Wejo is about two years away from generating vital income, no, we are not going to file for bankruptcy. To add a little extra financial drama to the storyline, Wejo also needs to Palantize millions of dollars, according to an opinion piece by Chris Bryant in Bloomberg.

This double SPAC is strange. I have this nagging feeling that other failing SPACs will try this same tactic.

Other offers that caught my attention this week…

Apollo Future Mobility Group agreed to buy a Chinese electric vehicle manufacturer WM Motor Holdings for $2.02 billion. The acquisition must still meet regulatory approvals.

Hystara Norway-based green hydrogen startup, raised $26 million in a Series B funding round co-led by AP Ventures and Mitsubishi Corp. Other investors included Nippon Steel Trading, Belgium-based investment firm Finindus, Hillhouse Investment, Trustbridge Partners, SINTEF Ventures and Firda.

otopiaan Israeli teleoperations company specializing in the agriculture, construction, last-mile delivery, logistics and mobility sectors, raised $14.5m in its Series A funding round which attracted the public transport giant ComfortDelGro as an investor. Other participants included AI Alliance Fund, MizMaa Ventures, IN Venture and Next Gear Ventures. J

Oxbotic, an English startup that develops software to power autonomous vehicles, raised $140 million in a Series C funding round that included investment from Japanese firm Aioi Nissay Dowa Insurance Co. and VC firm ENEOS Innovation Partners. Existing investors BGF, security equipment group Halma, hospitality and leisure investor Hostplus, Kiko Ventures, online retailer Ocado Group, Tencent, Venture Science and automotive component maker ZF have also participated.

Tianqi Lithium Corp. has agreed to buy Australian lithium explorer Essential Metals Ltd in a A$136 million ($94 million) deal that is expected to provide enough supply for around 10 million electric vehicles.

Notable reads and other tidbits

Tesla rides in a pressure cooker, Paris ponders its scooter future, and the double SPAC is coming – TechCrunch

Autonomous vehicles

Dawn gives a progress report to FreightWaves.

What next for Pittsburgh’s autonomous vehicle scene?

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The National Highway Safety Administration is apparently “working really fast” on the Tesla Autopilot investigation that she opened in August 2021. Speaking of pressure on Tesla, there could be even more after The interception posted videos and photos of an eight-car pileup on the San Francisco Bay Bridge caused by a Tesla Model S. The driver claimed “fully self-driving” was active at the time of the crash.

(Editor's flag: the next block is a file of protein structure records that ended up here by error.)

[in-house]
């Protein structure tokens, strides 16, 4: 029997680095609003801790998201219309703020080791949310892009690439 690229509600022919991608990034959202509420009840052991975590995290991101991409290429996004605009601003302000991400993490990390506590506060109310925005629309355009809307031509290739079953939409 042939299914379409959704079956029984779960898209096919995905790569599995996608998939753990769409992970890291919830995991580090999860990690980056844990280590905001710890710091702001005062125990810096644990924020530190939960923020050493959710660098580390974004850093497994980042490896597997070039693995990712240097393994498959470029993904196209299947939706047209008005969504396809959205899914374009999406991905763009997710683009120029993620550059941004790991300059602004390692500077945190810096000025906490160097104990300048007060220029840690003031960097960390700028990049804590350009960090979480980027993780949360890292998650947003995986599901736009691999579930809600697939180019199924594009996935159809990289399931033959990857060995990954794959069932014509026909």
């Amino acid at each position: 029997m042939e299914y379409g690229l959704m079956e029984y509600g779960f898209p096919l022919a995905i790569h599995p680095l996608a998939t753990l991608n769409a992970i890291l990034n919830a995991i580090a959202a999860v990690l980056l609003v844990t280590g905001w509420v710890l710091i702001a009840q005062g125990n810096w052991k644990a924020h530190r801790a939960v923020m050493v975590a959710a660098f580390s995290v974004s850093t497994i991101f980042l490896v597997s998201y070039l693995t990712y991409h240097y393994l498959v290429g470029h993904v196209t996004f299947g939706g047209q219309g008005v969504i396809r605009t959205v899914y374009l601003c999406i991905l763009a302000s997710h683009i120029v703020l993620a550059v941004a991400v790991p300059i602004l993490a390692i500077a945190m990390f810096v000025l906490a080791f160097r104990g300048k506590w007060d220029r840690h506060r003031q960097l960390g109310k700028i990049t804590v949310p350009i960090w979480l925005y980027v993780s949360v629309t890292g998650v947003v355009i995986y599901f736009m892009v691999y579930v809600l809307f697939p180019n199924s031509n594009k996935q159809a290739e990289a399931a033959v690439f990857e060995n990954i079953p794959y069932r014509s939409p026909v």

Electric vehicles, batteries and charging

Lucid Group produced 7,180 of its Air luxury sedans in 2022, beating its previously lowered forecast for the year. Lucid adjusted its forecast last fall, saying it would produce 6,000 to 7,000 vehicles in 2022.

Nicholas officially moves its battery manufacturing from Cypress, California to its manufacturing facility in Coolidge, Arizona. The move is expected to be completed early in the third quarter. Manufacturing will continue at Cypress during the second quarter.

Proterra produced its first commercial EV battery at its new facility in Greer, SC. The company calls the plant “Powered 1” and believes it will be the largest battery manufacturing plant in the United States dedicated to electric utility vehicles.

You’re here plans to invest about $770 million in an expansion of its factory near Austin that includes a die shop, a facility for battery cell testing and another to manufacture cathodes and drive units. Tesla has said it wants to build the new facilities this year.

Zeekrthe premium brand under Geely Holding Co.launched mass production of its second model, an electric van called Zeekr 009.

People

carvanathe online used-car dealership continues to struggle and downsize as sales slow and tries to manage its $7 billion debt load.

Cruise has Nilka Thomas as the new Director of Human Resources. Thomas, who recently held a similar position at Lyft, succeeds Arden Hoffman at Cruise. Thomas also spent 13 years at Google leading efforts focused on recruiting, D&I, employee engagement, HR governance and employee relations.

Hyzon Motorsthe supplier of fuel cell heavy electric vehicles, named John Edley as President of International Operations.

Scale AI, the San Francisco-based company that uses software and people to label image, text, voice and video data for companies that create machine learning algorithms, has laid off 20% of its workforce . The company did not specify how many people work at Scale AI. However, in February 2022, the company told TechCrunch that it employed around 450 people.